You know, in all fairness, being female isn't too bad. I mean, people don't always expect you to be the strongest or fastest, and sometimes they might think you're dumb because you're of the fair persuasion. Of course, we wily women can sometimes use those assumptions to our advantage.
I'm just one sentence in, and already, I digress. Sorry.
I'm just gonna say it: It's fun being a girl. No kidding. I mean, yeah, when I was a kid, it's true that I wanted my male cousin's toys, but maybe that was because we were so close in age, it was like being twins. I'm sure we played together on many occasions due to that fact. But overall, especially now, girls have the best and brightest toys: Barbie! Build-A-Bear Workshop! all that Disney Princess shit!
Other things in a girl's life can be pretty sweet too. We get to dress up almost as much as we want. In fact, our moms generally encourage it. They want us to be pretty, femmy, frilly. Nobody pressures us to do anything but draw, color, paint, chase butterflies, and act goofy. It's a pretty good existence for those first ten years or so.
And then comes...womanhood. (And as Greta Garbo once said in Ninotchka, "Don't make an issue of my womanhood." I frankly don't know how you can't, but whatever.)
It starts off innocuously enough. Incredible as it may seem, after all I'd been taught in health class in grade school, I was looking forward to "becoming a woman," as they liked to term it when I was a kid. Oh my God, the innocence of those days! And to think I was jealous of my younger sister, who started her period at nine (mine didn't come till I was eleven and a half). Yeah, I got over that real quick, after a couple of monthly cycles introduced me to the concept of cramps. I didn't remember any of the literature explaining about them. Lovely.
Thereafter--sparing you, my gentle readers, from the gross details--I spent at least one day every month writhing in pain in bed; on the couch; on a cot in the school nurse's office. I'm sure I was as surly as the next female teenager, but I'm equally sure that much of it had to do with monthly symptoms such as mood swings and pain, pain, pain. This pattern continued, without a break, ruining countless school days, holidays, parties, ad nauseam.
Many years later, in my 20s, I lived in a house with three other ladies. One of them was about thirty, and she complained of her PMS by telling us, "I think my body is just saying, 'Oh my God, have a baby already!' " I'm inclined to agree with her on that. I was in such intense pain one month, that, as I told my OB/GYN, it felt like someone broke my spine and put it back together in the wrong order. He just shook his head at me, not knowing what to say. I don't blame him.
Men, as sympathetic as they may be (my own wonderful husband included), just don't get it. Bless them, they can't. It's beyond them to imagine being in pain on a regular basis, on a schedule in most cases, unless it involves strenuous physical activity. But we women struggle on every month, trying our best to ignore or overcome the pain. By the time I was in college, I'd been all the way up the pain med ladder, starting with Midol (aspirin--killed my stomach), to Tylenol (kinder to my poor stomach, but ineffective), and on to prescription Anaprox (now an OTC medication known as Aleve). Where the hell was the ibuprofen when I was sixteen and missing a day of school almost every month?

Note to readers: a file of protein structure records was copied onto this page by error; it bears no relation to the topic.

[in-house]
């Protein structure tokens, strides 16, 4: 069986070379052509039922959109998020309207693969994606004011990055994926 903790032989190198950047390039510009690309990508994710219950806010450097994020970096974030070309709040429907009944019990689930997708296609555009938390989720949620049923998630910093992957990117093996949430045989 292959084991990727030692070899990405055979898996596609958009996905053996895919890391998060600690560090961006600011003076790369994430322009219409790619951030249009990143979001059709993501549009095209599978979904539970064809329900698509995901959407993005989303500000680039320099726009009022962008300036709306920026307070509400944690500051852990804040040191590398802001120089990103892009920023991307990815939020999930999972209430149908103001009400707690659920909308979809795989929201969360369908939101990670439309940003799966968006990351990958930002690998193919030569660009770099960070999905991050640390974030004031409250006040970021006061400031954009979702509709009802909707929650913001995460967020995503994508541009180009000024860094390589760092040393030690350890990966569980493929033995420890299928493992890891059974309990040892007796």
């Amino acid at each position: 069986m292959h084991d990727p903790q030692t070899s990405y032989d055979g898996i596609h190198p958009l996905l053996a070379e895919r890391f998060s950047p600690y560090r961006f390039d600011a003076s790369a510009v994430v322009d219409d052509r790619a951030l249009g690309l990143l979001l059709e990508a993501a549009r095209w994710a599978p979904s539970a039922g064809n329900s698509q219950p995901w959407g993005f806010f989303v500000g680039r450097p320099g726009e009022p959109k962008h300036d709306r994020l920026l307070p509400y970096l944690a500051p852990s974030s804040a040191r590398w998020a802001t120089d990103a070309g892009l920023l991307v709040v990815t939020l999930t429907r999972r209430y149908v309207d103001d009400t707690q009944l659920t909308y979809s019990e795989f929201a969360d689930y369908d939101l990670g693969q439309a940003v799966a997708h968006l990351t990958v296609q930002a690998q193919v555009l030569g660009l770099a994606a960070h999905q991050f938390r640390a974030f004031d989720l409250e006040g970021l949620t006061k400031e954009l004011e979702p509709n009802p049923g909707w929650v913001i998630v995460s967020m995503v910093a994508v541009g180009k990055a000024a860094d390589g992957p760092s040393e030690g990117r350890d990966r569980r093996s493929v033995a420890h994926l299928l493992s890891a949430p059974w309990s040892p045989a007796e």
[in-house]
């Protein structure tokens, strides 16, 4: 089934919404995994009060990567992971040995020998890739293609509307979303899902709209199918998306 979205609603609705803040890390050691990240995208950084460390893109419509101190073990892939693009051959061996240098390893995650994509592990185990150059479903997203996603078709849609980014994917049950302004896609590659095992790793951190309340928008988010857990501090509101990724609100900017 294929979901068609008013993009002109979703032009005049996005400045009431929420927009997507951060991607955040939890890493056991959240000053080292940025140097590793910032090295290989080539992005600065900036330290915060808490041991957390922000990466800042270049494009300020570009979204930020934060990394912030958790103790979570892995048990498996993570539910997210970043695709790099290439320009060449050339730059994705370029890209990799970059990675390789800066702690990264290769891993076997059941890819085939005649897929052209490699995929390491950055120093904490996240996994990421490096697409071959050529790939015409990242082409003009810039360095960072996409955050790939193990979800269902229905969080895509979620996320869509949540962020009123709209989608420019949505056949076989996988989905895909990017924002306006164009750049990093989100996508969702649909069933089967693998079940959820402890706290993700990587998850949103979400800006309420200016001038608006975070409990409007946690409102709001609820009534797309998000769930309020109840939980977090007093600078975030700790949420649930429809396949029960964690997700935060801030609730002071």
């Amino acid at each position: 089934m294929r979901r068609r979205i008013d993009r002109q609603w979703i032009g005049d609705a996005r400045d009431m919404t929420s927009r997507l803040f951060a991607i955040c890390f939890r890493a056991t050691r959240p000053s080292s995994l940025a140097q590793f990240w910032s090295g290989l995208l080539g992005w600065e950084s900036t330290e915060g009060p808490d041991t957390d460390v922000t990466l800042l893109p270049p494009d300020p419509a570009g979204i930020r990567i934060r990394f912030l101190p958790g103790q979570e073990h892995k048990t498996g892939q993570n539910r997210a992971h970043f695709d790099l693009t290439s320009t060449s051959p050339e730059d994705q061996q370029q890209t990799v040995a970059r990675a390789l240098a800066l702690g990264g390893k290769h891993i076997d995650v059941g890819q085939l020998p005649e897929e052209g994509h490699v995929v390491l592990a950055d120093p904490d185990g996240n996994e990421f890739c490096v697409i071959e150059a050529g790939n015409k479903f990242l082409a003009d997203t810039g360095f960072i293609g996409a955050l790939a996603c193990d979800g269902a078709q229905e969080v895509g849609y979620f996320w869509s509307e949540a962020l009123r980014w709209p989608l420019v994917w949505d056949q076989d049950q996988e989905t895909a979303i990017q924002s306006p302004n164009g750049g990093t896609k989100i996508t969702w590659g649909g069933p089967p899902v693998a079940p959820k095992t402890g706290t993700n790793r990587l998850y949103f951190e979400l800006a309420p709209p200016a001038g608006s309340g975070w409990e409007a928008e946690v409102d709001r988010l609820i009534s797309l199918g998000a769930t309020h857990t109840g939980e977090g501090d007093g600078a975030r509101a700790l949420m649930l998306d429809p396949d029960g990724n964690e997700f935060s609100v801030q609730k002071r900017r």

I did speak to my mom's OB/GYN, who of course suggested birth-control pills. The idea was that regulating my period might bring relief from the pain. (Yet another way in which male doctors are sympathetic, but still clueless.) I balked at the time--I couldn't see the point, since I barely had boyfriends then, let alone sex--and I'm still convinced that I must be the only woman my age who's never gone on the Pill. I must admit, there were probably a few months back then when even pregnancy seemed like a better alternative than what one of my aunts used to call "crampoons"--the kind of cramps that seem larger than your own body.
Fast-forward to me now: married twenty-plus years, with two daughters (one gets the crampoons; the other, not so much). Having had my kids so late, I'm now approaching menopause while they're still relatively young. It's not pretty for anybody at my house for many days in the month. Lately, my PMS has expanded itself to almost two weeks. Two weeks of bloat, stomach upset, mood swings, oops-did-I-just-say-that? moments; two weeks of insomnia, weird dreams, fatigue, hot flashes and lack of focus. Awesome.
I have Ambien to help me sleep, but I can only take it so often. I have Prozac to help improve my mood, but since anti-depressants could kill my liver, I try to use them only as a last resort.
It's not hard to be at the end of my rope when I'm on edge almost constantly. I sure won't miss my period when it's gone (she claims before her boobs fall), nor will I miss the goddamn PMS. But this transitional time makes me feel like my hormones are killing me--or will eventually kill someone in my house, anyway. And yet I love being a woman, being a mom, being a wife. I like my job; and I don't strictly mind the laundry, driving kids around, cooking, shopping, and all the million-and-one other things I do for everyone else on a daily basis. I'd just like to be able to do them without feeling like my hair is standing on end all the time. And I know everyone around me would appreciate it too.